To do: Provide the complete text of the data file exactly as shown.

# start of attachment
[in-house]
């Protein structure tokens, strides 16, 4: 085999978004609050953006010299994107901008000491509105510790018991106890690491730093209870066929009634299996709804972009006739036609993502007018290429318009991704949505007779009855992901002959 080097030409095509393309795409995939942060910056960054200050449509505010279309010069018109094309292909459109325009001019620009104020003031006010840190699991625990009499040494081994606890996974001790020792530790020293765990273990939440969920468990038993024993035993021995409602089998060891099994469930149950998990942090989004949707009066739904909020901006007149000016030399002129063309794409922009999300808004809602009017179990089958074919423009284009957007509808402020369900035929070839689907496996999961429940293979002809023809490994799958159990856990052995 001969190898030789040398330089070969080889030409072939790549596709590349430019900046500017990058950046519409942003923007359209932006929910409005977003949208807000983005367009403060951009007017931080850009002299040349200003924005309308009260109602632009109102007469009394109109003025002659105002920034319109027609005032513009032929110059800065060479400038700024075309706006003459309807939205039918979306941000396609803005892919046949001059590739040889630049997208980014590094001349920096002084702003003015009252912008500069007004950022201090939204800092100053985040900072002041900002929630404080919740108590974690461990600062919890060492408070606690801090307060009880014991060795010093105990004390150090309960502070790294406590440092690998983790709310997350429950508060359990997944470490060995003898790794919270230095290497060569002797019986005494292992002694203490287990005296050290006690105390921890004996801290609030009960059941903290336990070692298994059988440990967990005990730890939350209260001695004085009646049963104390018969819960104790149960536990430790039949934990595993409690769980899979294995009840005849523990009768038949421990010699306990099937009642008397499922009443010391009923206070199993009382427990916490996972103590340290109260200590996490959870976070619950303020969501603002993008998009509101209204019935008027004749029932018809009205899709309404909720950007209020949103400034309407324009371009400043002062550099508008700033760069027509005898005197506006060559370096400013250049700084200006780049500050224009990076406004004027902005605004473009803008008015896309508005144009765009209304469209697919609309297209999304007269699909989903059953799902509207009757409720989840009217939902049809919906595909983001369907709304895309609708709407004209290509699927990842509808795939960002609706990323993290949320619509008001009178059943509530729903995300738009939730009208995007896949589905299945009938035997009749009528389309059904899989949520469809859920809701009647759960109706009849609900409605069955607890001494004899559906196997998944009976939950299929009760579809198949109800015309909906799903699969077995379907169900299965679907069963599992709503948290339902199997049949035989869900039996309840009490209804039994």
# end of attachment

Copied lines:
[in-house]
């Protein structure tokens, strides 16, 4: 085999978004609050953006010299994107901008000491509105510790018991106890690491730093209870066929009634299996709804972009006739036609993502007018290429318009991704949505007779009855992901002959 080097030409095509393309795409995939942060910056960054200050449509505010279309010069018109094309292909459109325009001019620009104020003031006010840190699991625990009499040494081994606890996974001790020792530790020293765990273990939440969920468990038993024993035993021995409602089998060891099994469930149950998990942090989004949707009066739904909020901006007149000016030399002129063309794409922009999300808004809602009017179990089958074919423009284009957007509808402020369900035929070839689907496996999961429940293979002809023809490994799958159990856990052995 001969190898030789040398330089070969080889030409072939790549596709590349430019900046500017990058950046519409942003923007359209932006929910409005977003949208807000983005367009403060951009007017931080850009002299040349200003924005309308009260109602632009109102007469009394109109003025002659105002920034319109027609005032513009032929110059800065060479400038700024075309706006003459309807939205039918979306941000396609803005892919046949001059590739040889630049997208980014590094001349920096002084702003003015009252912008500069007004950022201090939204800092100053985040900072002041900002929630404080919740108590974690461990600062919890060492408070606690801090307060009880014991060795010093105990004390150090309960502070790294406590440092690998983790709310997350429950508060359990997944470490060995003898790794919270230095290497060569002797019986005494292992002694203490287990005296050290006690105390921890004996801290609030009960059941903290336990070692298994059988440990967990005990730890939350209260001695004085009646049963104390018969819960104790149960536990430790039949934990595993409690769980899979294995009840005849523990009768038949421990010699306990099937009642008397499922009443010391009923206070199993009382427990916490996972103590340290109260200590996490959870976070619950303020969501603002993008998009509101209204019935008027004749029932018809009205899709309404909720950007209020949103400034309407324009371009400043002062550099508008700033760069027509005898005197506006060559370096400013250049700084200006780049500050224009990076406004004027902005605004473009803008008015896309508005144009765009209304469209697919609309297209999304007269699909989903059953799902509207009757409720989840009217939902049809919906595909983001369907709304895309609708709407004209290509699927990842509808795939960002609706990323993290949320619509008001009178059943509530729903995300738009939730009208995007896949589905299945009938035997009749009528389309059904899989949520469809859920809701009647759960109706009849609900409605069955607890001494004899559906196997998944009976939950299929009760579809198949109800015309909906799903699969077995379907169900299965679907069963599992709503948290339902199997049949035989869900039996309840009490209804039994």